There are several very good restaurants to choose from in Santa Marta. On each of my trips there, I had a hard time deciding where to eat, whether to stick with favorites or to try new places. There are many choices such as traditional Colombian food, seafood, burgers, Mediterranean, pizza, and pasta.
One of our favorite meals was at a trendy restaurant and French bakery called La Canoa. It’s set inside a house with interesting photography on the walls. For a starter, we had Bruschetta del Mar (bruschetta with shrimp and guacamole). I had the Panini Cyrano (chicken, cheese, tomato, and avocado) and a mixed mango and maracuyá juice. Anna had the Panini Vegeteriano. Everything was excellent. Too bad we didn’t have room to try some of the fresh pastries.
Lulo is a restaurant that specializes in a unique twist on the Colombian staple, the arepa. Marisol and I started with a ceviche dish and each had an arepa. I had Lula Marina arepa (ceviche, mango, and avocado) while she had the Lulita arepa (chicken filet and tropical salad). We each had a smoothie. The food was excellent and reasonably priced. It’s well worth a visit. In addition to arepas, there are several paninis and wraps on the menu.
While the daytime is relatively sleepy, Santa Marta’s historic city center comes alive at night. Around Parque de Los Novios, there are several restaurants and bars, some with seating outside under a large tree. Calle 19, a pedestrianized street that leads to it, also has several restaurants and bars. Most of the restaurants we tried were located on Parque de Los Novios.
For an early and cheap breakfast, we ate at Mi Oficina, just a block from the park. Scrambled eggs and orange juice were only COP$6,000. A bar on Parque de Los Novios with the same name had great milkshakes. I tried the maracuyá (passionfruit) while my cousin Anna had the Oreo milkshake. They make decent mojitos as well.
Hemingway is a restaurant with a rooftop terrace overlooking Parque de Los Novios. While the setting and service were nice, the food was disappointing. We started with the Tomates Caprese (tomato, mozzarella, and basil) and Ceviche Pescado (Fish Ceviche). Those were good, but it was downhill from there. My main meal, Camarones a la Diabla (spicy shrimp served over a bed of mashed potatoes) came out cold and was lacking the flavor I had expected. Anna had a pasta with pesto sauce. The pasta was a little overcooked. Maybe they were having an off night, but at the very least the terrace is a great place to enjoy some drinks.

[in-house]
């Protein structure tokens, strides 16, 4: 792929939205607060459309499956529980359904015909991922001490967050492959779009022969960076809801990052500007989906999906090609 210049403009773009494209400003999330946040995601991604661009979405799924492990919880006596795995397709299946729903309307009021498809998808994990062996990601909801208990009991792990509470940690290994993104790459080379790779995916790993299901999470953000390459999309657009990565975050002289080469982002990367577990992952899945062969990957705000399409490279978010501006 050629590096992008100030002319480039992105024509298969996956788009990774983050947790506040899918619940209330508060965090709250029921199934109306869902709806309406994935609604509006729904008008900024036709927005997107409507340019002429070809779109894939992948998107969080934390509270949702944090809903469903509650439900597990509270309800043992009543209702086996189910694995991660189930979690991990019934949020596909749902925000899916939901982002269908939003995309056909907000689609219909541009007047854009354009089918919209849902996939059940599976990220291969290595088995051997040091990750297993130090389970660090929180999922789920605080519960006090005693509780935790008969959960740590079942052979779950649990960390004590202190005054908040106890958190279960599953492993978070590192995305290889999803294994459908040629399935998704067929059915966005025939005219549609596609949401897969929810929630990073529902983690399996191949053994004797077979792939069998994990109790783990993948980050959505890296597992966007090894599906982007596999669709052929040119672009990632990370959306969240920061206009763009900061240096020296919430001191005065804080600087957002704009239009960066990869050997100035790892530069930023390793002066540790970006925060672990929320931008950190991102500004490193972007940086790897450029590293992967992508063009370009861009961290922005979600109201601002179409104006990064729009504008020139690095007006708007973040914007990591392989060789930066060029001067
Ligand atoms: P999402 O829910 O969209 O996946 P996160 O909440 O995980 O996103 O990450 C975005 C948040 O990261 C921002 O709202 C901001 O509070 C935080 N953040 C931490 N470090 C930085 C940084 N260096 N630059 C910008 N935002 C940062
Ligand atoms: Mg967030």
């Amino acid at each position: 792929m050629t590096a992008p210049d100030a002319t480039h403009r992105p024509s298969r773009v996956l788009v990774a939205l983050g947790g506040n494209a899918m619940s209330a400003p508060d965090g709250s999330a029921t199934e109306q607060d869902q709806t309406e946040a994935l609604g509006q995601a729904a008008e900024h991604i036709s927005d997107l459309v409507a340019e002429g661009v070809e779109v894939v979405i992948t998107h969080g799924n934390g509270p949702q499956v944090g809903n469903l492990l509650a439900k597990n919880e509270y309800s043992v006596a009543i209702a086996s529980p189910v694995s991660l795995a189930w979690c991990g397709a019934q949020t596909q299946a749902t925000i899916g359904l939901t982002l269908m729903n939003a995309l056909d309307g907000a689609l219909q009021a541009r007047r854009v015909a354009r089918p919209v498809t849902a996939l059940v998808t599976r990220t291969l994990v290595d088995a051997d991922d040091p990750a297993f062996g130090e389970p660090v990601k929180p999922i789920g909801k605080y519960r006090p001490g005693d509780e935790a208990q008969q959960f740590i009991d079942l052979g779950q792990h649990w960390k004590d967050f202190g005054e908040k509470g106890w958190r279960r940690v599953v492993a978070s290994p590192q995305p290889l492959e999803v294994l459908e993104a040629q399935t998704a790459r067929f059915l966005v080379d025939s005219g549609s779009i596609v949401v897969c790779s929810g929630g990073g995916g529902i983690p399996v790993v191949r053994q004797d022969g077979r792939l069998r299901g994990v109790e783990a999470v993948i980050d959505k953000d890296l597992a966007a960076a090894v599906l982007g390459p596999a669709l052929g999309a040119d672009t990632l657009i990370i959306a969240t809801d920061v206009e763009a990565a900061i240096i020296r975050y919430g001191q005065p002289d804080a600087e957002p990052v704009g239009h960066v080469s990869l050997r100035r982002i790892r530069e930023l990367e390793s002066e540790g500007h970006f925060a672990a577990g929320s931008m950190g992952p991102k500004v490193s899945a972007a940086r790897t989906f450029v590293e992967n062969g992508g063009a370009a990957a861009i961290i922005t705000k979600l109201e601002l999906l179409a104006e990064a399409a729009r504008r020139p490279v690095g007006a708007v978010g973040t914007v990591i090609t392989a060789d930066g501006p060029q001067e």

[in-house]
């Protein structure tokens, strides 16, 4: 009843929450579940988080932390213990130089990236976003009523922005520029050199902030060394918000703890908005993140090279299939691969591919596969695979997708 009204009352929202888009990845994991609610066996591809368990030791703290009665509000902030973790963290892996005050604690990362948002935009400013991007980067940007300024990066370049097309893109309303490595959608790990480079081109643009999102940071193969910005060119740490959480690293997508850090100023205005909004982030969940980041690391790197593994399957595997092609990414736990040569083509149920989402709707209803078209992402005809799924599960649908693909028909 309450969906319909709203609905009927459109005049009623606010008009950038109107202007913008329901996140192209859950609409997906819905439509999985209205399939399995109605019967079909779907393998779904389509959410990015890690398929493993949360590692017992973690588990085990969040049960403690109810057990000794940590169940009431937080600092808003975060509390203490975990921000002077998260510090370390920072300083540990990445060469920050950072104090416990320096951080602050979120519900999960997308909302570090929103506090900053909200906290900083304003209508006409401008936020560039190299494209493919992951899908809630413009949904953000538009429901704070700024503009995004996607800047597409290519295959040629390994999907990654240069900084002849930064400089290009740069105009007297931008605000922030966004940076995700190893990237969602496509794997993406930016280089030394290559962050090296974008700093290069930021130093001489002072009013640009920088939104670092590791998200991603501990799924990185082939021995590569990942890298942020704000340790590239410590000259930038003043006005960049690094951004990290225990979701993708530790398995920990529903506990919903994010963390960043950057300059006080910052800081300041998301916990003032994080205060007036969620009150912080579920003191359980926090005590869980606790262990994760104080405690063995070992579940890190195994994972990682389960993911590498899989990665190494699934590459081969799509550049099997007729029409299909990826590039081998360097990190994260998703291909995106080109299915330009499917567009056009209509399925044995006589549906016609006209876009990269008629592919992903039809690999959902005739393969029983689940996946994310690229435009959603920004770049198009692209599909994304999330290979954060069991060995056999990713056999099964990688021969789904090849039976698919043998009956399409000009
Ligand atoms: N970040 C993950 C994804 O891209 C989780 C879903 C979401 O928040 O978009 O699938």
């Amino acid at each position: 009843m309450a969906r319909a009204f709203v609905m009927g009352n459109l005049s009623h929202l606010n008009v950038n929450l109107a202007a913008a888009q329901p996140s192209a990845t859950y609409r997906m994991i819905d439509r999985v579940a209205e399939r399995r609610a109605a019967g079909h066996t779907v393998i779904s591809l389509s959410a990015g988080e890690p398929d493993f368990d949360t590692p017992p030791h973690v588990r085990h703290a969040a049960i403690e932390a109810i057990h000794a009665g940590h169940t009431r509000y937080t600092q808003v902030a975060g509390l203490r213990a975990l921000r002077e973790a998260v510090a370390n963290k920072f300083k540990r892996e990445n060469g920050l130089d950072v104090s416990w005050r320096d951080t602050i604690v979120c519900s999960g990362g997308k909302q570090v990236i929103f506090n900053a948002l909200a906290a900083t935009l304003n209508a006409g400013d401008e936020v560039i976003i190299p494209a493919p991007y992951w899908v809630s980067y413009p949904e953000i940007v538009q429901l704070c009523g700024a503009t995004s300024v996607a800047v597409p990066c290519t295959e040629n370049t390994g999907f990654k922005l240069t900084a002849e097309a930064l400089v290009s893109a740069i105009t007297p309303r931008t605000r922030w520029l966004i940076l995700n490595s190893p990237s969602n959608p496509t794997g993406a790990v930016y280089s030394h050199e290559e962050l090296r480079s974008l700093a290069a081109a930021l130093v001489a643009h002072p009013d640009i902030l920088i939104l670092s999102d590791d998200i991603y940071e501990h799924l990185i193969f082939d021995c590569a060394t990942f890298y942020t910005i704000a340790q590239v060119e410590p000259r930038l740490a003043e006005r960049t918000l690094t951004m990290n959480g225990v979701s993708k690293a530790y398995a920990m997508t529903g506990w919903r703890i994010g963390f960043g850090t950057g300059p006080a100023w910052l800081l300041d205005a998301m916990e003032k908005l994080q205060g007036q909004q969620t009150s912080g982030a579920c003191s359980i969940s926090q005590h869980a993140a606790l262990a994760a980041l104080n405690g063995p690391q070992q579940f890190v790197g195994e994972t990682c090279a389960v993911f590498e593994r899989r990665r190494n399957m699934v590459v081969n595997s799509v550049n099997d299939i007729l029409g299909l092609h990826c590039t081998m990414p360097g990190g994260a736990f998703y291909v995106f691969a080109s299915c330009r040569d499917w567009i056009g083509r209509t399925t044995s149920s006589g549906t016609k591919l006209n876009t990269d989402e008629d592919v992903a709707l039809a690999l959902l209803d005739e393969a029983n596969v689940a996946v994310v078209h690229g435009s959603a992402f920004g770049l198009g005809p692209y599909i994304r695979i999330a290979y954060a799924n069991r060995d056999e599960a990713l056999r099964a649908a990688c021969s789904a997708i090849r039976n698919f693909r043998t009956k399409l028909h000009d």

A Greek and Mediterranean restaurant called Ouzo is located at Parque de Los Novios. The interior is decorated with whitewashed walls and flower boxes giving a visitor the feeling of being on a Greek island. There is also outdoor seating. The service is good and the food is delicious, but many of the menu items marked as authentic Greek specialties were not authentic at all. However, the menu is full of creative dishes that are worth a try.
We had the Midia Saganaki (mussels) as a starter and the Keftedes (meatballs – the closest authentic Greek dish on the menu) as a main course. Marisol had the gyros, which was good but definitely a different style than what I’m used to. Also, if you’re looking to drink ouzo, it’s surprisingly not on the menu.
The best meal hands down was at a fish restaurant on Parque de Los Novios called Donde Chucho, which also has a branch in El Rodadero. We sat outside on the park and really enjoyed every minute of this meal. If you try one seafood restaurant in Santa Marta, make sure it’s Donde Chucho. On my first visit, I started off with French Onion Soup and had Salmón al Ajillo (Garlic Salmon) as my main course. Anna had the Róbalo (whitefish). Both of our meals were phenomenal.
On my second trip with Marisol, I had the lobster and she had the Cazuela de Mariscos. The lobster was a bit disappointing, so I would stick to the fish.